Officials at Pueblo Chemical Depot held a ceremony last week to mark the beginning of a five-year effort to destroy 780,000 mustard gas shells at the central Colorado facility.
The ceremony follows several decades of planning and testing equipment to render the weapons harmless. The depot’s main plant began testing in 2010 to ensure the automated system that relies on robots works properly, reported the Colorado Springs Gazette.
“For more than 25 years, the citizens of Pueblo have waited for the day when we could say the chemical weapons at the depot are being destroyed,” said Irene Kornelly, who heads the depot’s citizen’s advisory committee.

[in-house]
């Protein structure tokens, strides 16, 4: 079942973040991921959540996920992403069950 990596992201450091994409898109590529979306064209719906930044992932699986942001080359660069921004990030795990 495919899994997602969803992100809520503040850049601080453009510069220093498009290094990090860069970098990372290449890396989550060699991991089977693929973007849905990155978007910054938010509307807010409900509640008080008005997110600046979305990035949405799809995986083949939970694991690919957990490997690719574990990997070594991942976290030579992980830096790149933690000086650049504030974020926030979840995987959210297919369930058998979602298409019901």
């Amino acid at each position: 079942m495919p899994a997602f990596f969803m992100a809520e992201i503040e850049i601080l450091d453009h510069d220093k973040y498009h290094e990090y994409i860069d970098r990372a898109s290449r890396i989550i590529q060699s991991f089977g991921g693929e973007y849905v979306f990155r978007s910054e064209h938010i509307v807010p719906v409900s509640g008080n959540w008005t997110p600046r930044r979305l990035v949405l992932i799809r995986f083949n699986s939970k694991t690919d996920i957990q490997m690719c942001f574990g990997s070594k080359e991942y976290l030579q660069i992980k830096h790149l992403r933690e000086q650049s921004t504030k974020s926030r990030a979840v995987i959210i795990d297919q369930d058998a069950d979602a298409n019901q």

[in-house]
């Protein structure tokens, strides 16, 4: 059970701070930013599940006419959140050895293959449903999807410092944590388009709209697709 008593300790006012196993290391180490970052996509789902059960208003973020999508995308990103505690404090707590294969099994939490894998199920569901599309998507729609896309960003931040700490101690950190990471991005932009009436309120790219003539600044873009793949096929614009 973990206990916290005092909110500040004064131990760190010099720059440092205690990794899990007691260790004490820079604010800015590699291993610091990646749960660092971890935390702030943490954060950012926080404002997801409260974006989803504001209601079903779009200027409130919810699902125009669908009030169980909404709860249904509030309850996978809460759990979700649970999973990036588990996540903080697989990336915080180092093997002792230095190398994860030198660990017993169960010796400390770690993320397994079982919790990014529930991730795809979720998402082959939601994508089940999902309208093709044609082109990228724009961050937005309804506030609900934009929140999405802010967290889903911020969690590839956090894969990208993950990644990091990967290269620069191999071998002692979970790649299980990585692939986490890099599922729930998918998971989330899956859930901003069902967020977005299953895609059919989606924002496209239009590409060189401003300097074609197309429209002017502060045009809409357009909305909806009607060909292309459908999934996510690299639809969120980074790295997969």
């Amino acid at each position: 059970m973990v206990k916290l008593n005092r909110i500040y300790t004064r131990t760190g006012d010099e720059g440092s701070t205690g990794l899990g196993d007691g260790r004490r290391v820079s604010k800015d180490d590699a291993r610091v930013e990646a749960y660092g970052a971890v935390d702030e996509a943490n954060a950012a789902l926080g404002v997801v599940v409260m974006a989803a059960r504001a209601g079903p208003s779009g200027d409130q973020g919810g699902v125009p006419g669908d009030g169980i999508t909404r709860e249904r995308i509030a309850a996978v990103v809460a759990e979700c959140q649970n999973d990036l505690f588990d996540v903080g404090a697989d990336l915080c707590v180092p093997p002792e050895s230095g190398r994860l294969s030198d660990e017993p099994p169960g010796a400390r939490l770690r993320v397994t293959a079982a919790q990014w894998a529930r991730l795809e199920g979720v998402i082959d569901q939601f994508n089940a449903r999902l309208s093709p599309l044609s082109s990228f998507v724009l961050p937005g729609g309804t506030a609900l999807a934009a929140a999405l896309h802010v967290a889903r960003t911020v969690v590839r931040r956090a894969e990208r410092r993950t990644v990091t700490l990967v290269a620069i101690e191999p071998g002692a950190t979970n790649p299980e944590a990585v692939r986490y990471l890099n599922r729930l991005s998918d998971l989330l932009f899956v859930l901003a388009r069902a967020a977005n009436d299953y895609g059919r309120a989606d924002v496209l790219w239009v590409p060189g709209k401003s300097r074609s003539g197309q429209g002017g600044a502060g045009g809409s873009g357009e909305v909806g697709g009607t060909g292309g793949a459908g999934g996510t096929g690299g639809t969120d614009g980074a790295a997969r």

The depot is scheduled to begin destroying its stockpile, which represents most of the nation’s remaining chemical weapons, in the fall and finish in 2019. The $3.5 billion destruction program employs nearly 1,000 workers, according to the story.